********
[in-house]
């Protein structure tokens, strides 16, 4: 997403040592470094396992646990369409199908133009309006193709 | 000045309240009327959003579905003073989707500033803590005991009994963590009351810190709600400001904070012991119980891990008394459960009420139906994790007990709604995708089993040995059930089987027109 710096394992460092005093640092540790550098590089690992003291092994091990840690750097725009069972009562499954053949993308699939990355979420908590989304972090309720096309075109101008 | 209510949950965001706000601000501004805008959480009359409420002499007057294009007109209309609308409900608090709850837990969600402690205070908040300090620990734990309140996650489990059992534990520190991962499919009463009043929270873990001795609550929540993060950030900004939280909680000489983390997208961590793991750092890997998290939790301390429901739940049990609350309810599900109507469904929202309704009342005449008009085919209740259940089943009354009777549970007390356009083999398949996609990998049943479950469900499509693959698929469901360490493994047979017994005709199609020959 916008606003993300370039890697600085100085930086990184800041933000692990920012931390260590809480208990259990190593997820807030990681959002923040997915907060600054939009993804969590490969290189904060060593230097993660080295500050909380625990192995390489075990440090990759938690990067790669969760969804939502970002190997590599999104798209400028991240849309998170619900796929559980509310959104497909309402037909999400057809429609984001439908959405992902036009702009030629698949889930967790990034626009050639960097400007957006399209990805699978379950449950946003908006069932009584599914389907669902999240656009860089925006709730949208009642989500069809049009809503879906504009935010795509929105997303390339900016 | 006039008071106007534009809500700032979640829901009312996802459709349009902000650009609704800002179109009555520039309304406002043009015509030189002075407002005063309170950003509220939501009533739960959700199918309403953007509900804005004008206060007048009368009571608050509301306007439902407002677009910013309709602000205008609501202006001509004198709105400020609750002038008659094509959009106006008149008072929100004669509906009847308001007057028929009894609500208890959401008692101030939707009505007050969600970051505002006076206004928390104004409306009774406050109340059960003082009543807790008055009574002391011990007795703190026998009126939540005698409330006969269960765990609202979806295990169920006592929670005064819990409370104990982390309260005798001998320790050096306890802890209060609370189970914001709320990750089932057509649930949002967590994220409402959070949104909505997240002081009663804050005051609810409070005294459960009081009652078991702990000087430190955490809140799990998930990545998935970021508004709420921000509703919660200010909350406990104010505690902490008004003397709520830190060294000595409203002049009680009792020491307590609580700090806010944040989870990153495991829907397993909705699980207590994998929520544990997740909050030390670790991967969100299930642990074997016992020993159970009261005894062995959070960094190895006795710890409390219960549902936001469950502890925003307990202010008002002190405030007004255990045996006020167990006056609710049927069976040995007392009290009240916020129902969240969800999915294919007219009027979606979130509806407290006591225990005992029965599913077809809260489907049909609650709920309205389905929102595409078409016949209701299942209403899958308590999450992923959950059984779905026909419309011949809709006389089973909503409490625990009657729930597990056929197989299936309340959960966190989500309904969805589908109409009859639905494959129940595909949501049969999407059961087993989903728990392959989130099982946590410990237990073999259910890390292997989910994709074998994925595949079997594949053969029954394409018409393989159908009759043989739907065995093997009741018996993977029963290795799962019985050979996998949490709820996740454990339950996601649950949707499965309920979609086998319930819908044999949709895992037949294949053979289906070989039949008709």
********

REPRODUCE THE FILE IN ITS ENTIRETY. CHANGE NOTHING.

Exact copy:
[in-house]
């Protein structure tokens, strides 16, 4: 997403040592470094396992646990369409199908133009309006193709 | 000045309240009327959003579905003073989707500033803590005991009994963590009351810190709600400001904070012991119980891990008394459960009420139906994790007990709604995708089993040995059930089987027109 710096394992460092005093640092540790550098590089690992003291092994091990840690750097725009069972009562499954053949993308699939990355979420908590989304972090309720096309075109101008 | 209510949950965001706000601000501004805008959480009359409420002499007057294009007109209309609308409900608090709850837990969600402690205070908040300090620990734990309140996650489990059992534990520190991962499919009463009043929270873990001795609550929540993060950030900004939280909680000489983390997208961590793991750092890997998290939790301390429901739940049990609350309810599900109507469904929202309704009342005449008009085919209740259940089943009354009777549970007390356009083999398949996609990998049943479950469900499509693959698929469901360490493994047979017994005709199609020959 916008606003993300370039890697600085100085930086990184800041933000692990920012931390260590809480208990259990190593997820807030990681959002923040997915907060600054939009993804969590490969290189904060060593230097993660080295500050909380625990192995390489075990440090990759938690990067790669969760969804939502970002190997590599999104798209400028991240849309998170619900796929559980509310959104497909309402037909999400057809429609984001439908959405992902036009702009030629698949889930967790990034626009050639960097400007957006399209990805699978379950449950946003908006069932009584599914389907669902999240656009860089925006709730949208009642989500069809049009809503879906504009935010795509929105997303390339900016 | 006039008071106007534009809500700032979640829901009312996802459709349009902000650009609704800002179109009555520039309304406002043009015509030189002075407002005063309170950003509220939501009533739960959700199918309403953007509900804005004008206060007048009368009571608050509301306007439902407002677009910013309709602000205008609501202006001509004198709105400020609750002038008659094509959009106006008149008072929100004669509906009847308001007057028929009894609500208890959401008692101030939707009505007050969600970051505002006076206004928390104004409306009774406050109340059960003082009543807790008055009574002391011990007795703190026998009126939540005698409330006969269960765990609202979806295990169920006592929670005064819990409370104990982390309260005798001998320790050096306890802890209060609370189970914001709320990750089932057509649930949002967590994220409402959070949104909505997240002081009663804050005051609810409070005294459960009081009652078991702990000087430190955490809140799990998930990545998935970021508004709420921000509703919660200010909350406990104010505690902490008004003397709520830190060294000595409203002049009680009792020491307590609580700090806010944040989870990153495991829907397993909705699980207590994998929520544990997740909050030390670790991967969100299930642990074997016992020993159970009261005894062995959070960094190895006795710890409390219960549902936001469950502890925003307990202010008002002190405030007004255990045996006020167990006056609710049927069976040995007392009290009240916020129902969240969800999915294919007219009027979606979130509806407290006591225990005992029965599913077809809260489907049909609650709920309205389905929102595409078409016949209701299942209403899958308590999450992923959950059984779905026909419309011949809709006389089973909503409490625990009657729930597990056929197989299936309340959960966190989500309904969805589908109409009859639905494959129940595909949501049969999407059961087993989903728990392959989130099982946590410990237990073999259910890390292997989910994709074998994925595949079997594949053969029954394409018409393989159908009759043989739907065995093997009741018996993977029963290795799962019985050979996998949490709820996740454990339950996601649950949707499965309920979609086998319930819908044999949709895992037949294949053979289906070989039949008709």